Another first associated with the Viggen was to be found internally; it was the first European aircraft to feature a computer with integrated circuits as standard equipment. It was decided very early on to make the Viggen a single seat aircraft; The computer Saab developed to do away with a human navigator and weapons operator in the Viggen, known as the CK37, was a much more capable and maintainable system than the bulky analog flight computers of the day and proved that complex fast jets could be operated by a pilot alone.
Other distinctive aspects of the Viggen’s design included a hinge at the base of the tail fin to allow it to be folded down for storage in the many hangars the Swedish military had carved into mountainsides around the country and a thrust deflection system which could redirect the engine exhaust forward to significantly shorten landing length.
Many sources state that Saab benefited from access to American data and resources when developing the Viggen; however, many of those same sources are not particularly clear on exactly what Saab was provided with from America.
What is for certain is that there was some exchange of information between Saab and American companies, Texas Instruments and Fairchild, while developing the CK37 computer. Both American companies were developing integrated circuit computers in the late 50s for the same goal as Saab had; a computer that would allow a single pilot to operate a complex jet aircraft.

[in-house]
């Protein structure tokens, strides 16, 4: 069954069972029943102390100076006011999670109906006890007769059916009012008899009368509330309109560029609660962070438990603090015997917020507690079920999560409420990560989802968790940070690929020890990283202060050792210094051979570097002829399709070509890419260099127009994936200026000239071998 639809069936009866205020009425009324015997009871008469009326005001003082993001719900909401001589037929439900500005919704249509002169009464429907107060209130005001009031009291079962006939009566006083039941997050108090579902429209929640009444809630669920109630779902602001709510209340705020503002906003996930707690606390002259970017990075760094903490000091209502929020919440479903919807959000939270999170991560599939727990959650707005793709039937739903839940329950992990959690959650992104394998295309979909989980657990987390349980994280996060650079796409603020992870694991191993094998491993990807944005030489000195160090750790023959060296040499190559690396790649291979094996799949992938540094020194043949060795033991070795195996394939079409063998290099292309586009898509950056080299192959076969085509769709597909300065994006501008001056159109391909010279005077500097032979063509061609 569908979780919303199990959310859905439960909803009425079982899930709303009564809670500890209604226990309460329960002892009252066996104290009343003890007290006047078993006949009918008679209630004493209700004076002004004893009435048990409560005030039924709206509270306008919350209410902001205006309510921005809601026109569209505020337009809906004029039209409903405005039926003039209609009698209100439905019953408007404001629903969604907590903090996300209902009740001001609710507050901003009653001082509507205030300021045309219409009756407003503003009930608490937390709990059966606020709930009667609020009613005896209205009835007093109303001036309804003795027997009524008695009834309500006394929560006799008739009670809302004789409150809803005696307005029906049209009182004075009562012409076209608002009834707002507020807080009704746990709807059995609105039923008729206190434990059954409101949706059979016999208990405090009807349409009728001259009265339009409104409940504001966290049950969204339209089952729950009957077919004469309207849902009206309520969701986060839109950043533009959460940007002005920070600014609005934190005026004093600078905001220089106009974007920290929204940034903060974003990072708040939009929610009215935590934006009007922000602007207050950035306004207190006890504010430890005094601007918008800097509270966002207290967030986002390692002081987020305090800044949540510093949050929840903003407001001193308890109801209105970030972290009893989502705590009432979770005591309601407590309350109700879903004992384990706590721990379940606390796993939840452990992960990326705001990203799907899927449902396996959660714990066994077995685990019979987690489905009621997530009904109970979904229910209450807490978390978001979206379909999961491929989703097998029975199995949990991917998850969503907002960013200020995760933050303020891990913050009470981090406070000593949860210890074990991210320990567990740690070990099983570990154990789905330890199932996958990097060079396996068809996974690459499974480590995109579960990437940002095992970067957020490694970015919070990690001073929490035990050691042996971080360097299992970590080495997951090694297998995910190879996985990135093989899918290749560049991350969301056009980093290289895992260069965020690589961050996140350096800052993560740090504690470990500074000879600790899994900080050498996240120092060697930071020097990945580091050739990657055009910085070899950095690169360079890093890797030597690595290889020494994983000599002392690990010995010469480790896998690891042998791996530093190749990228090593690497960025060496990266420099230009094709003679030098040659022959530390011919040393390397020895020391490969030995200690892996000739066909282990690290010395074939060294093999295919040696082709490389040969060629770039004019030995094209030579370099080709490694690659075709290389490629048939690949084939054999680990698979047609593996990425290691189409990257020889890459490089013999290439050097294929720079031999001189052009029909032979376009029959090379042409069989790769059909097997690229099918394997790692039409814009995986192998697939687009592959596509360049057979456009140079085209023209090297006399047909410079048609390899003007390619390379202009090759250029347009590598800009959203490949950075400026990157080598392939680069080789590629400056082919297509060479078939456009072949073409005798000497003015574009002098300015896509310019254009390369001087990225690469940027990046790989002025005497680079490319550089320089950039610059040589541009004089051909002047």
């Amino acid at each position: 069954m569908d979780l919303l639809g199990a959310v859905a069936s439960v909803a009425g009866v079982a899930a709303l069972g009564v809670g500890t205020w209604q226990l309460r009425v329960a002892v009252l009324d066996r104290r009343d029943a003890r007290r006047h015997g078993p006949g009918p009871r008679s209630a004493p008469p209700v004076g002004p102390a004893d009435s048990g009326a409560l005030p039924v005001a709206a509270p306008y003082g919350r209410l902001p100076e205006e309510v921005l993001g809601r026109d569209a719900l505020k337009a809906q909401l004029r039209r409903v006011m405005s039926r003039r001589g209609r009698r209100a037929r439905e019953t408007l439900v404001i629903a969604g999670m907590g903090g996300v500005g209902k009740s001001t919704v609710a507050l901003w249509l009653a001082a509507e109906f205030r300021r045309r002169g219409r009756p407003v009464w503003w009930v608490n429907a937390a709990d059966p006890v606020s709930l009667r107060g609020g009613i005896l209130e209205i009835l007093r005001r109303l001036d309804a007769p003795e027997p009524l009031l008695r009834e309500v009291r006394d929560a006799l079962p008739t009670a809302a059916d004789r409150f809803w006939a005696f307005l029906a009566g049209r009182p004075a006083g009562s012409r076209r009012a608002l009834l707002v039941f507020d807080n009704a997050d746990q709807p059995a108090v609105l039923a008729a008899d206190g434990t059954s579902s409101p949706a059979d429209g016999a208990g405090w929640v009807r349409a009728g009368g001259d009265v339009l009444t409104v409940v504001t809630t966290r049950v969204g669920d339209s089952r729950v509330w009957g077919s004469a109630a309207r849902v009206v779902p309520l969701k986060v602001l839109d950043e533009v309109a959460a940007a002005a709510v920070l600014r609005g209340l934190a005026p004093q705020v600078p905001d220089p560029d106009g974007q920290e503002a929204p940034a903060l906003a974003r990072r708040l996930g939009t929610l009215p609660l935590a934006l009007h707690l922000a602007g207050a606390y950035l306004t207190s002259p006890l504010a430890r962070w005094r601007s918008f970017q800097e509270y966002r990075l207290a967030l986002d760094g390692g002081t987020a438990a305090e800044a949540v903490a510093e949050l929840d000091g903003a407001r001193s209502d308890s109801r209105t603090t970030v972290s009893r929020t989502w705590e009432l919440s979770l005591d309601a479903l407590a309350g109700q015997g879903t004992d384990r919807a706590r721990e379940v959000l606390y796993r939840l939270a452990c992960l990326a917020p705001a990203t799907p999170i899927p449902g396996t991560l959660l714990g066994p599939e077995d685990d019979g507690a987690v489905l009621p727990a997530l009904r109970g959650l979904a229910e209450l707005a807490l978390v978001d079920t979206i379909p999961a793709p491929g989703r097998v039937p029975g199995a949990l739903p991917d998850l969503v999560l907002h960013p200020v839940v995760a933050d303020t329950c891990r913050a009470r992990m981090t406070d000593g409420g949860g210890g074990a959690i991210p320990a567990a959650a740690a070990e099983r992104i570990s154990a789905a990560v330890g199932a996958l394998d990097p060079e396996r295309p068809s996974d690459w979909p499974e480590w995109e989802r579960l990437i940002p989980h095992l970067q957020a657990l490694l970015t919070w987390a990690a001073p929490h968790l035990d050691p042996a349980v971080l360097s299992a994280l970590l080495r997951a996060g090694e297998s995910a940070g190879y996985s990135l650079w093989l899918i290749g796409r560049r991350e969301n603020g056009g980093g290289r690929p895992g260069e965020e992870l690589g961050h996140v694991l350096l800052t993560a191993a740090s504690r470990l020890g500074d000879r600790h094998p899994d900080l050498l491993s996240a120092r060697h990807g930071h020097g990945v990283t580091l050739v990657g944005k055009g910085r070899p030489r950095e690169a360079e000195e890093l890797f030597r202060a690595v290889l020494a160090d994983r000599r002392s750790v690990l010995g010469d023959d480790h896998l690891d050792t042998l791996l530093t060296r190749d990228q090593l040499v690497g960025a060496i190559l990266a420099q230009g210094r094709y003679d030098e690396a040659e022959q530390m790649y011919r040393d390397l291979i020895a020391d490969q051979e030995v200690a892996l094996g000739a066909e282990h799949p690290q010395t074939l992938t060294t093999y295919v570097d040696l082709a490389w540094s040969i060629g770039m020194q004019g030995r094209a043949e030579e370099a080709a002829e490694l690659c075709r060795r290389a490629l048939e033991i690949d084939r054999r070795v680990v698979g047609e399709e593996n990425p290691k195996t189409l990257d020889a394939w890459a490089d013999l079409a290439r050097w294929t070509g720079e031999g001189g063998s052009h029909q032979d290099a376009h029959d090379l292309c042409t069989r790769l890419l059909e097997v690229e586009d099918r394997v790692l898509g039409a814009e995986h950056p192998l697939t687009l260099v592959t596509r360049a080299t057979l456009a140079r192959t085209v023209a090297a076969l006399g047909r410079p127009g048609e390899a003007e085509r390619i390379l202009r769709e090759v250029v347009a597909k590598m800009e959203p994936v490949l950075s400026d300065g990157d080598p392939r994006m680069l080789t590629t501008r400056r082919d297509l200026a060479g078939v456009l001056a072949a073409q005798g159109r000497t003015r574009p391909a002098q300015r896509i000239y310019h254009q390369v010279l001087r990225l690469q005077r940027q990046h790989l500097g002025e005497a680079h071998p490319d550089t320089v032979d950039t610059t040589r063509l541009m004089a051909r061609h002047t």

As with their previous aircraft, Saab looked abroad for an engine to power the Viggen. They favoured the emerging turbofan engine technology to existing turbojets as it balanced the power of the turbojet with better fuel economy.
At first, Saab planned for the Pratt & Whitney TF30 as the Viggen’s power source but it would not be ready in time. Saab then looked to the Rolls Royce Medway from Great Britain; the Medway, however, was cancelled when the British aircraft it was intended to power was also cancelled.
The Pratt & Whitney JT8D engine, an airliner engine used in the Boeing 727 and Douglas DC-9 among others, was ultimately chosen for the Viggen and license built in Sweden as the RM8A and RM8B. The engine was married to a Swedish designed afterburner section and easily pushed the aircraft to the Mach 2 speeds required.
Worthy of note in regards to the RM8 engine is that many sources cite American imposed export restrictions on it as the reason the Viggen was not successful on the export market. However, this is something of an overstatement and oversimplification.